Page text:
Tabby & Jack’s Response to:
FDA Investigation into Potential Link between Certain Diets and Canine Dilated Cardiomyopathy

At Tabby & Jack’s, our primary concern is for the well being of our pets.  We have recently been alerted of an FDA investigation to determine if there is a link between certain food ingredients and Canine Dilated Cardiomyopathy (DCM). We have read the FDA statement carefully and have summarized key findings.

Tabby & Jack’s has also made recommendations for pet owners who understandably may want to modify or change their pets’ diet. While we find this study to be of concern, Tabby & Jack's, after our own in-depth analysis, agrees with the FDA in that there is no immediate need to eliminate a grain-free diet. We do, however, recommend that specific supplements be considered to mitigate concerns of taurine deficiencies.


  • Dogs are developing Canine Dilated Cardiomyopathy (DCM) that do not have a known pre-disposition to the disease.
  • There is an estimated 77 million dogs in the US of which 515 have been diagnosed with DCM since January 1, 2014.  This equates to 0.0007% of the total dog population in the US.
  • FDA’s current position is that DCM is scientifically complex and likely involves many components including genetics, appropriate diet complete with essential nutrients, and the ability for nutrients to be synthesized by a dog’s physiology.
  • FDA continues to investigate the emergence of DCM and its potential link to certain diets or ingredients.  Science-based results could take years to obtain.   
  • FDA is not advising dietary changes based on the data it has gathered to date.
  • Testing on all the foods named by the FDA did NOT reveal deficiencies in taurine or other essential amino acids for the development of taurine based on the recommended levels established by AAFCO.

Diets fed for the 515 cases studied by the FDA were as follows:

  • 452 were fed dry food (91% was grain free)
  • 24 were fed multiple food forms
  • 26 were unknown
  • 9 fed a raw diet
  • 4 fed home cooked, refrigerated or semi moist.

Signs and Symptoms of DCM

  • Lethargic
  • Persistent cough
  • Decreased Energy
  • Difficulty Breathing
  • Episodes of Collapse

Tabby & Jack's Recommendations:

  • If your dog is showing sign of DCM, please see your veterinarian to conduct testing immediately.
  • Since some scientists believe heart disease is linked to diet, consider seeing a holistic or integrative veterinarian who has studied nutrition to promote better health and prevent disease.  Madison area has many great holistic and integrative veterinarians including Full Circle, Whole Pet and Harmony Pet.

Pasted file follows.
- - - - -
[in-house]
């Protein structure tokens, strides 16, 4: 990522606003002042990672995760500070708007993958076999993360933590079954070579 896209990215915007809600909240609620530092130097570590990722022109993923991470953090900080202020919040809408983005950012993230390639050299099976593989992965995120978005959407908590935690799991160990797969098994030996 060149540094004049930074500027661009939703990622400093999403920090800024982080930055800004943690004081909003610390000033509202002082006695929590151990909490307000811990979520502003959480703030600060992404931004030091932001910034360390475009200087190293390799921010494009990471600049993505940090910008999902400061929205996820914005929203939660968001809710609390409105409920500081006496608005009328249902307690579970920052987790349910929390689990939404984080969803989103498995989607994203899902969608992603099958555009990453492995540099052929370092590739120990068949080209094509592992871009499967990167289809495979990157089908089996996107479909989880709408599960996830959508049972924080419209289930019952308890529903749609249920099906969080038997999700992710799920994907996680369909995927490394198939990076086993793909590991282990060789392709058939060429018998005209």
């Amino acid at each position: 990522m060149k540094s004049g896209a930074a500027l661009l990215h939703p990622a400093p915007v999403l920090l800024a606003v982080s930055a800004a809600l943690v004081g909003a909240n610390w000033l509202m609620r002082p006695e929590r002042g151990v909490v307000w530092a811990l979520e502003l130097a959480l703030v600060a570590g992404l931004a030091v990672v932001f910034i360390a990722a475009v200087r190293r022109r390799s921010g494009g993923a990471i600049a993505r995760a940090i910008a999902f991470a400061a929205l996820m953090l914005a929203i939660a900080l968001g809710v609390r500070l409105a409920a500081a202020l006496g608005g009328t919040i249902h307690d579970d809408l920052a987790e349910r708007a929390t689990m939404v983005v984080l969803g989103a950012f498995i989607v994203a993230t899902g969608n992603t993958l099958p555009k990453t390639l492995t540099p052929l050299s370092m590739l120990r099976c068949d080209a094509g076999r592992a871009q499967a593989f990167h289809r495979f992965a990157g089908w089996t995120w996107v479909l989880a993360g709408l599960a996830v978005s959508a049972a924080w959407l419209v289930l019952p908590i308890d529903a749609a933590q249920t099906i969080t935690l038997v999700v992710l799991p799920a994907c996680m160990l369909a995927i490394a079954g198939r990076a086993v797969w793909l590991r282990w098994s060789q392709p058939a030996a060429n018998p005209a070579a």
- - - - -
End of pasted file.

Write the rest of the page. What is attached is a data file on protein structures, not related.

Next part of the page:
• For optimal health consider feeding a balanced raw meat diet to provide your dog with the most biologically appropriate food for their body.  In is essential that the diet is balanced to ensure appropriate amino acids, vitamins and minerals levels.  Commercial balanced diets are available in our freezer section, or you can work directly with a holistic veterinarian to home-make your dog's food.
  • Supplement your dog’s meal with foods rich in taurine, since taurine deficiency can lead to DCM.  Dry food cooked at high temperature loses any taurine values, so manufacturers must add it back synthetically.  Because taurine will have a much higher absorption rate if consumed in it's natural state, we recommend you supplement with one or more of the following:
    • Raw diets rich in organ meats
    • Sardines or Mackerel once a week
    • Goat’s milk
    • Freeze dried treats:  Liver, Heart, Tuna, Shrimp and Salmon are all high in Taurine!
  • Rotation of protein sources and brands is always recommended.  Not all dogs are built the same.  Rotating foods will give them a better chance for a complete diet for their specific bodies.

Summary:  It's always concerning when a new study emerges, but it is important to know that the FDA has stated that the findings are not conclusive enough to warrant a dietary change.  The root of concerns is taurine deficiency, therefore, Tabby & Jack’s suggests anyone feeding a cooked/processed diet should supplement with a taurine rich food. Dry kibble food is cooked at high temperatures and contain binder ingredients to keep it shelf stable and for the kibble to keep it's shape.  None of the binders used (whether grain or not) are biologically appropriate for a dog, therefore all highly processed food is going to be the culprit to many diseases.  For the best chance for optimal health, fed your dog a balanced raw meat diet. If feeding a raw meat diet to your pet is not financially feasible for you, consider supplementing with one of the ingredients listed above.  Adding extra Taurine in its most natural state will give your dog the best chances of healthy taurine levels and reduced risk for DCM.   

Tabby & Jack’s will continue to follow these studies and will inform our communities as we learn more.

FDA report:

Other great non-biased information:

If you would like to discuss your dog's specific diet plan with one of our nutritionists, please come visit one of our locations, or you can direct your questions to our Educational Coordinator and Pet Nutrition Expert, Kathleen Folz at